The Sun's seasonal weather patterns

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Tuesday, April 7, 2015

Scott McIntosh details the Sun's seasonal weather patterns and demonstrates how understanding the formation, interaction and instability of the Sun's activity bands will considerably improve forecast capability in space weather and solar activity over a range of timescales.

Magnetic variability image
Magnetic variability over the last three decades.

According to Scott McIntosh's recent article published in "Nature Communications," and in the "Daily Camera Boulder News," solar magnetism displays a host of variational timescales of which the enigmatic 11-year sunspot cycle is most prominent. This research demonstrates that Earth isn't the only planet that has a kind-of seasonal variability in its weather patterns. Bands of strong magnetic fields in the Sun's northern and southern hemispheres appear to drive variations in the Sun's solar cycle. Dr. McIntosh explains, "A good analogy for this phenomena is the Gulf Stream, these (magnetic fields) are like big, magnetized Gulf Streams that attract or repel one another." He believes that a more holistic approach to space weather can be gained by changing the focus from a singular sunspot cycle to the individual magnetic bands that comprise the cycle.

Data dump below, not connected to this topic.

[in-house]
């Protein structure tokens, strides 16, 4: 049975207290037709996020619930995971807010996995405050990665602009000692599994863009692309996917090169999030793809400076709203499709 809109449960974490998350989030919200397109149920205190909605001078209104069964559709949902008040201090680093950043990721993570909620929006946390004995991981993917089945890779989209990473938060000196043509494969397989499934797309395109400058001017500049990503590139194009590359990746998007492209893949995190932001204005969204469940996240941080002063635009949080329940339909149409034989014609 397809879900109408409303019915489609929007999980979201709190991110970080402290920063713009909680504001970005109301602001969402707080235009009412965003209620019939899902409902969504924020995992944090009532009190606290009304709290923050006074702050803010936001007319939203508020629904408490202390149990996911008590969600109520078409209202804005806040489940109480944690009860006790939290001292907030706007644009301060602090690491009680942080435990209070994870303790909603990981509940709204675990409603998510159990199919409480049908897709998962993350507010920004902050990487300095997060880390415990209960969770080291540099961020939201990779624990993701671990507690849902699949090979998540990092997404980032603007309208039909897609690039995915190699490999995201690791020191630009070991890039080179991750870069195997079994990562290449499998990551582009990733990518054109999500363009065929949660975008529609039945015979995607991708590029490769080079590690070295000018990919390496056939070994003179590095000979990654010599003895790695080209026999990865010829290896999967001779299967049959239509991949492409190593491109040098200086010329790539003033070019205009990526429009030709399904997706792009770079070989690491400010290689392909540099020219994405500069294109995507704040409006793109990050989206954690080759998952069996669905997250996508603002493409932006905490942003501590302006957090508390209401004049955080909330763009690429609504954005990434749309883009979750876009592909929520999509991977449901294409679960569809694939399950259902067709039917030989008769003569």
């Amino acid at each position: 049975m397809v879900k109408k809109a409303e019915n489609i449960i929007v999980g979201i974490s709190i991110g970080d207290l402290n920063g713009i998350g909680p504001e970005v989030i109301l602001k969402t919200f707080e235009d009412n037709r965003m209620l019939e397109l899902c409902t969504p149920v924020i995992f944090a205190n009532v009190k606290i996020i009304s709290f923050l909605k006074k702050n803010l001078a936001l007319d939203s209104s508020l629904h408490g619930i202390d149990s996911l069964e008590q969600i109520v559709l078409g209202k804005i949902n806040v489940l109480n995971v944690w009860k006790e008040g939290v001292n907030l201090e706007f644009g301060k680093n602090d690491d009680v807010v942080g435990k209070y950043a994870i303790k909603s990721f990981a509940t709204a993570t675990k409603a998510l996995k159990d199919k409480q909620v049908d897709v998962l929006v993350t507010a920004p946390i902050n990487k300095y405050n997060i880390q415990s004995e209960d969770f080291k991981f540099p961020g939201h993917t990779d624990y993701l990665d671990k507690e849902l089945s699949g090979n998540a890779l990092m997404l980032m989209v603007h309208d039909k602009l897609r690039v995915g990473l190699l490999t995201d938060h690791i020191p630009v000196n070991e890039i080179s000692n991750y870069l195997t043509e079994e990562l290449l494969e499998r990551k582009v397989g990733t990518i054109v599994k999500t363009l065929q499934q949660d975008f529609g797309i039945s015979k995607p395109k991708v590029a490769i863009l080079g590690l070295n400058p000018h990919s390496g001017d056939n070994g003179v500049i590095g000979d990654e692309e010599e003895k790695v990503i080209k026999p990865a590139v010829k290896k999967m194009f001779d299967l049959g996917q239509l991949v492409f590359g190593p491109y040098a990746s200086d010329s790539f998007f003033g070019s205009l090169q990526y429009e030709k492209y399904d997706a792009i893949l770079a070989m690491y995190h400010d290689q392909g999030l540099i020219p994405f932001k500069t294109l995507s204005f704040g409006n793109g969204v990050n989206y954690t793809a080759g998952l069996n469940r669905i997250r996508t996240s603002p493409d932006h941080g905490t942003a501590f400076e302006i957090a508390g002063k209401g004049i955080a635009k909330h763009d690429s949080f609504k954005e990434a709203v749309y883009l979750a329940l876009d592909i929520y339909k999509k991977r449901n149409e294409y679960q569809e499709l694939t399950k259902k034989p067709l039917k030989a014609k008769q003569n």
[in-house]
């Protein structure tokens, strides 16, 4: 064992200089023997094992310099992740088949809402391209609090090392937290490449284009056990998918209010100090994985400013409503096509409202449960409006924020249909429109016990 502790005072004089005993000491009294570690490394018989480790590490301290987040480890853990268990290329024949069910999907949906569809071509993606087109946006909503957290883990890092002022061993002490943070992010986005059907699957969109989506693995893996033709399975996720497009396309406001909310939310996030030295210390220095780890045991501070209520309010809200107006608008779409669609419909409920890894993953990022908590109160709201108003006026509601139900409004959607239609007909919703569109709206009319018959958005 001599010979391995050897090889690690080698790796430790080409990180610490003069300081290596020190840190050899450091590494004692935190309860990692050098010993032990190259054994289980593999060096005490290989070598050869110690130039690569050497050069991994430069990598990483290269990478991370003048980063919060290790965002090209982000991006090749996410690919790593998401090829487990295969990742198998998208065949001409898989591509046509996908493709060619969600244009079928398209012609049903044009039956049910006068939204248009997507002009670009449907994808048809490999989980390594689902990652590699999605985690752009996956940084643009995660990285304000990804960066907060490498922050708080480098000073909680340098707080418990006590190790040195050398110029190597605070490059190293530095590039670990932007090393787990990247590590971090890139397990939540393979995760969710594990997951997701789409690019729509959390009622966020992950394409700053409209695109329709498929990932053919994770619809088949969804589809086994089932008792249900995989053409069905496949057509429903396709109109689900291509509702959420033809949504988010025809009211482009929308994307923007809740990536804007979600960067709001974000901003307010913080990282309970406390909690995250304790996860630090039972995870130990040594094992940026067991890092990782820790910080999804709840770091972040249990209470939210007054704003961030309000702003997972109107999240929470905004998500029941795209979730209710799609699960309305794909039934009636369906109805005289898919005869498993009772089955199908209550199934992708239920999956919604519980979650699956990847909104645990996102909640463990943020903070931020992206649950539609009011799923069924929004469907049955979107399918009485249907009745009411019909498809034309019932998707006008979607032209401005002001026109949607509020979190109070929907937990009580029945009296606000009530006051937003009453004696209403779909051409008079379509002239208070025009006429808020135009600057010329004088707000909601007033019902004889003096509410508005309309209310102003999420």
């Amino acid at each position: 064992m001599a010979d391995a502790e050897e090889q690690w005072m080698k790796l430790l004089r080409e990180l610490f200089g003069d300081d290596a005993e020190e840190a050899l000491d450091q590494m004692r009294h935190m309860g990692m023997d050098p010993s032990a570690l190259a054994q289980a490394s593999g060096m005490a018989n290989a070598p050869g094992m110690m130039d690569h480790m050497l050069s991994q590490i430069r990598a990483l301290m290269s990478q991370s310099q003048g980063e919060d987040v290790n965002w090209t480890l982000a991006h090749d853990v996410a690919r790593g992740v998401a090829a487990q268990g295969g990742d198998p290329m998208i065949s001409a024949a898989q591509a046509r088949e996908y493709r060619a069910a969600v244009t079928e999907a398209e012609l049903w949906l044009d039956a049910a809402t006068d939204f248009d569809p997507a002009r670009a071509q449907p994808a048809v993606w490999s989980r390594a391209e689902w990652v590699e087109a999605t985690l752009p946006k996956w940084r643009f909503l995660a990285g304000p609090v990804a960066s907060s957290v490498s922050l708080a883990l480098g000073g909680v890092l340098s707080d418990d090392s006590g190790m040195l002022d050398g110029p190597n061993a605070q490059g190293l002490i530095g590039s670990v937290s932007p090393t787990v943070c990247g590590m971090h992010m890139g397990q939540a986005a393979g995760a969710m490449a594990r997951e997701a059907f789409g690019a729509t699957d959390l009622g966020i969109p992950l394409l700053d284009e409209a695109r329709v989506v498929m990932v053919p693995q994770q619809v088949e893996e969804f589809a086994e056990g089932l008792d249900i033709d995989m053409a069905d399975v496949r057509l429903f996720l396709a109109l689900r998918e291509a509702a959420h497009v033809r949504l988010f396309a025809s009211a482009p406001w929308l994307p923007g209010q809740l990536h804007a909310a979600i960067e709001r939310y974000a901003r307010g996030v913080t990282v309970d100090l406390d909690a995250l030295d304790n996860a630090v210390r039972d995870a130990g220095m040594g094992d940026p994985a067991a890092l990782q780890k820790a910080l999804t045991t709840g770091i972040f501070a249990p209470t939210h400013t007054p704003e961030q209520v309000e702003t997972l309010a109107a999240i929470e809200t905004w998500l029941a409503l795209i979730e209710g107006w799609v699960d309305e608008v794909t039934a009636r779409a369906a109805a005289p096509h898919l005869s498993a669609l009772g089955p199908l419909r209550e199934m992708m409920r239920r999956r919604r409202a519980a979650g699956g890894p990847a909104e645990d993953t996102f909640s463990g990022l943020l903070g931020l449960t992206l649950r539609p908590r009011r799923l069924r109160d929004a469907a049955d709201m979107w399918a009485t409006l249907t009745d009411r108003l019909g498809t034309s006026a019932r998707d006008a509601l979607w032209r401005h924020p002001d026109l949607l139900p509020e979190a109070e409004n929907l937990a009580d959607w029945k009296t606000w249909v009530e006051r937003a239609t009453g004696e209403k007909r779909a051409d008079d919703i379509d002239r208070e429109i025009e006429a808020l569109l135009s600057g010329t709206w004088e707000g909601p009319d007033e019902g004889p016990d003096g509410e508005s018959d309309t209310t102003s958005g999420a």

Daily Camera Boulder News: New study from Boulder's NCAR details Sun's seasonal weather patterns

Nature Communications Article: The solar magnetic activity band interaction and instabilities that shape quasi-periodic variability

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